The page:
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Minnesota's New Governor: Yawn

04.14.1999 | POLITICS

"You're all a bunch of slack-jawed faggots."
—Governor Jesse "The Body" Ventura, in Predator

The convergence of Planet Hollywood with the levers of State power is nothing new in America. Reagan was of course the modern apotheosis of this marraige—with talk of a Governor Schwarzenegger, Eastwood, and even Heston keeping the tradition alive. An argument could even be made that in the media age all successful candidates must posess some celebrity qualities as well as a platform. Jesse Ventura has shown us that the prior alone—along with some money—can be good enough too.

The striking thing about the election of Jesse the Body Ventura to the governorship of Minnesotta this November is not his celebrity status, but his total lack of even the crudest agenda. Although he ran on the Reform Party ticket, his campaign speeches were even more inchoate than the "throw the bums out" rhetoric of most Perotians.

He quoted Jim Morrison and Jimi Hendirx and articulated the boredom and frustration of the working class youths that constitued the backbone of his campaign, but actually had no ideas that could be considered political in even the loosest sense of the word. The most sunbstantive excerpts I have read amount to little more than "guns good, taxes bad." His amazing upset, hailed from different quarters as both a success and failure of democracy, is the electoral expression of an active contingent of Sega generation Cheetos eating kids. Indeed, their leader's political philosophy has the depth of a video game and the heartiness of Cheeto. To the extent that it says anything, it is the blunt voice of confused reaction.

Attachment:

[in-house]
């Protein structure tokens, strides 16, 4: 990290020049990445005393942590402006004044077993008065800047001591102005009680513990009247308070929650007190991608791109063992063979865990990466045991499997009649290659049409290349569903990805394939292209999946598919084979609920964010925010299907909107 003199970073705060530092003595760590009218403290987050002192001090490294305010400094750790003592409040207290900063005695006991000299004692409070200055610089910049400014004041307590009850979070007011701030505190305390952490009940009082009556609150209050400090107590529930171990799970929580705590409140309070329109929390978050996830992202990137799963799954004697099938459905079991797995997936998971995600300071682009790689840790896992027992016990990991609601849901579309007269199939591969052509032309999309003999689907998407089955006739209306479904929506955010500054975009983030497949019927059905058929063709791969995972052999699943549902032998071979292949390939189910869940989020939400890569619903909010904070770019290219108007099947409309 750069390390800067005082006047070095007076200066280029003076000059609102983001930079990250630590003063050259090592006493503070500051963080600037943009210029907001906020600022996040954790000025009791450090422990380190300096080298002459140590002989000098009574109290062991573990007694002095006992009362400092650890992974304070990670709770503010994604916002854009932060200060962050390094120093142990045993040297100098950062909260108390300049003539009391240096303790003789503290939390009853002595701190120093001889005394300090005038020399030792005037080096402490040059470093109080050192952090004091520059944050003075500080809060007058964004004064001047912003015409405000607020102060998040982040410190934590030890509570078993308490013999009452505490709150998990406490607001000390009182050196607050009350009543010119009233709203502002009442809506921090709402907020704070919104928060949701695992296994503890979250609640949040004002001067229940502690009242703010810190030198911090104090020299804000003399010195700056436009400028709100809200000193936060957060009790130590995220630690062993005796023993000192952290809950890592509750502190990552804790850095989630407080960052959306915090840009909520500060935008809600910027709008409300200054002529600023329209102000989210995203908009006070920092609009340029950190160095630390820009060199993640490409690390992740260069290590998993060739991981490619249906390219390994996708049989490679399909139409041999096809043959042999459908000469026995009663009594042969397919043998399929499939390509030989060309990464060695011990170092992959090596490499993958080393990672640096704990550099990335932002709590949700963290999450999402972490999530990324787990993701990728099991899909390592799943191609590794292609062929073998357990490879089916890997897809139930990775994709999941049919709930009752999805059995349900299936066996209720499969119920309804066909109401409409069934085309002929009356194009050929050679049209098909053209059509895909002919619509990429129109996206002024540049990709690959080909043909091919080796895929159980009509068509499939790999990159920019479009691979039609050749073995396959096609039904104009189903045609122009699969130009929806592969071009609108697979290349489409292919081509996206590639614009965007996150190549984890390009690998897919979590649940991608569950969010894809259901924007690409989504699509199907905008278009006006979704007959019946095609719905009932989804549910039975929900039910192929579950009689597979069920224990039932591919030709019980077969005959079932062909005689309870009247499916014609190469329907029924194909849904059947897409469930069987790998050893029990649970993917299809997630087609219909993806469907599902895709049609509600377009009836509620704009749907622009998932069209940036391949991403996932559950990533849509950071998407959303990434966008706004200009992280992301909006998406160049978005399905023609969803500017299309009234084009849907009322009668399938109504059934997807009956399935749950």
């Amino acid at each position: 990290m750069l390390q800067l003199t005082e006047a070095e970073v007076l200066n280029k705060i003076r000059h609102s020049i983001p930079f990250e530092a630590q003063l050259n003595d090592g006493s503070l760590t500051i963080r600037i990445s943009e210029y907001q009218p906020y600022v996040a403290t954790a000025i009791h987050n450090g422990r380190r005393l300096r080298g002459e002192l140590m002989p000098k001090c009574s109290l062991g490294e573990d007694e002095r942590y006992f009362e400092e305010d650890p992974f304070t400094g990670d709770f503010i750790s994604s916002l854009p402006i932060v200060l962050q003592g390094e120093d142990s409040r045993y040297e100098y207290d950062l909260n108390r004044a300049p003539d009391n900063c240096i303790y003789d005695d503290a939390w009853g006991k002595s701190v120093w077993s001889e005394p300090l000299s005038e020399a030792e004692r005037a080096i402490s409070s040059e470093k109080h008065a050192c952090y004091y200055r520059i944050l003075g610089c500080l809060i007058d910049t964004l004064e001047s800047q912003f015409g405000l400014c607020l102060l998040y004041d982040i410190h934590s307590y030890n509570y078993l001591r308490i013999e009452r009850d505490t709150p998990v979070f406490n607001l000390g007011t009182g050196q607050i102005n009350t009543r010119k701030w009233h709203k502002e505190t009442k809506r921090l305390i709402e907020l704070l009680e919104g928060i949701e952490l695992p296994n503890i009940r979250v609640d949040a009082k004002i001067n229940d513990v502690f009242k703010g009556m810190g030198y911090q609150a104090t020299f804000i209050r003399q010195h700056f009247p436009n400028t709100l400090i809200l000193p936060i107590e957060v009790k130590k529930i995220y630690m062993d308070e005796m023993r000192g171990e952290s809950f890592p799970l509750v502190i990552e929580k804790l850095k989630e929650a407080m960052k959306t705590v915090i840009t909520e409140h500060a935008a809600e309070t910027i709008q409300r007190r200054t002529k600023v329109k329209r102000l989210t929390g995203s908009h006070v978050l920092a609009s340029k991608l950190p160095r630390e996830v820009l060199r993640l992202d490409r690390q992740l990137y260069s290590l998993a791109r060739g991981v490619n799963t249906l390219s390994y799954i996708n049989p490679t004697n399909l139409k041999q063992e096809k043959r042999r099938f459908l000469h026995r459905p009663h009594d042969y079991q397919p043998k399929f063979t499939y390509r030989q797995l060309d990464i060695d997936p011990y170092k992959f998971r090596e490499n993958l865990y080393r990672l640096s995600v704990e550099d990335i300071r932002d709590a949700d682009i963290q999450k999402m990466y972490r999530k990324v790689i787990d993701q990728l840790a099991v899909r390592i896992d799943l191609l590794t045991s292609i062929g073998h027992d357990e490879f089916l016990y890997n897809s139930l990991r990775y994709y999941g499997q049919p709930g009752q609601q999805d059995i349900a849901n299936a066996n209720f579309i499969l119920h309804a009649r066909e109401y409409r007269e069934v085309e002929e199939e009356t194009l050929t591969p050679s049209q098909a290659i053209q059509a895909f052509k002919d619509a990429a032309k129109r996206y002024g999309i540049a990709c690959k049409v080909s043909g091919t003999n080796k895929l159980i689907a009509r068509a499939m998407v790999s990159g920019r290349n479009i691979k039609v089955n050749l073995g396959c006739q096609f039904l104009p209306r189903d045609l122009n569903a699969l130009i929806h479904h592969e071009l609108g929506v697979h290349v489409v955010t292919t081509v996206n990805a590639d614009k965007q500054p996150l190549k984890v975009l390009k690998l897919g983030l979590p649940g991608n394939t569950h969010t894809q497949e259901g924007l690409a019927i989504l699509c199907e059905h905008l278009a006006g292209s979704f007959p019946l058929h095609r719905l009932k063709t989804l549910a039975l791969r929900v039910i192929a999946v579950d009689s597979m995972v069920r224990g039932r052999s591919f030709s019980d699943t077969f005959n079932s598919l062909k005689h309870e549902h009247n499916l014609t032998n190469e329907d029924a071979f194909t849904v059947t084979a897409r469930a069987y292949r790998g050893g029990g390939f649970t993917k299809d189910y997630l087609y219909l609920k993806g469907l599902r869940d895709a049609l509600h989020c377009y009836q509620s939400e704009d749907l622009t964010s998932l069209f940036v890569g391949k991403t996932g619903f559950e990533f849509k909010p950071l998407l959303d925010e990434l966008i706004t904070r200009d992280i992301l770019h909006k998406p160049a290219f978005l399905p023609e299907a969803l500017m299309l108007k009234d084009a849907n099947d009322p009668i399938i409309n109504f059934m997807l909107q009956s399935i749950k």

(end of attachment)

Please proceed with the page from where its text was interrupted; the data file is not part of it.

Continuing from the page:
Which seems to satisfy his supporters just fine, although their own lack of political sophistication has precluded them from seeing that the regressive tax policies he is likely to adopt represents a clothes-line drop to their own class interests. For unlike the governor they love so dearly, they do not drive Porches to work, if they are lucky enough to have a steady job at all.

And this is the real tragedy of Ventura's election. For grassroots, shoestring funded victories with no connection to establishment power are rare things these days. But instead of electing a genuine populist that might put certain balls in play—as a Green or Socialist might—Ventura represents the same interests as his conservative friend and advisor Arnold Schwarsenegger does. Namely, the interests of people that make a lot of money.

Whether this money comes from inherited oil wealth or action movies about aliens has been demonstrated, over thousands of years, to have little impact upon the strong class allegiance it generates. Ventura may have come up the hard way, but he is part of the club now, and shows little inclination of bucking anything other than the most superficial of elite conventions. The establishment makes room for eccentrics, even those with bad table manners, as long as they serve a purpose—as the governors mansion always has.

Sure, Ventura is liberal on social issues. But these are not the ones most likely to effect the Americans that worked so hard to get him elected. He may be a libertarian on smoking grass, but he will most likely toe a straight line on social spending. Nobody ever called the Reform Party a hotbed of socialism.

And so, what has captured the country's imagination is essentially, even spectacularly, a growth-hormone enhanced bore. Jesse the Body—if not the brain—will soon become just another politician. And after the excitement dies down, his campaign workers will realize that they are still pumping gas into the endless tank of the Governor's new limousine.

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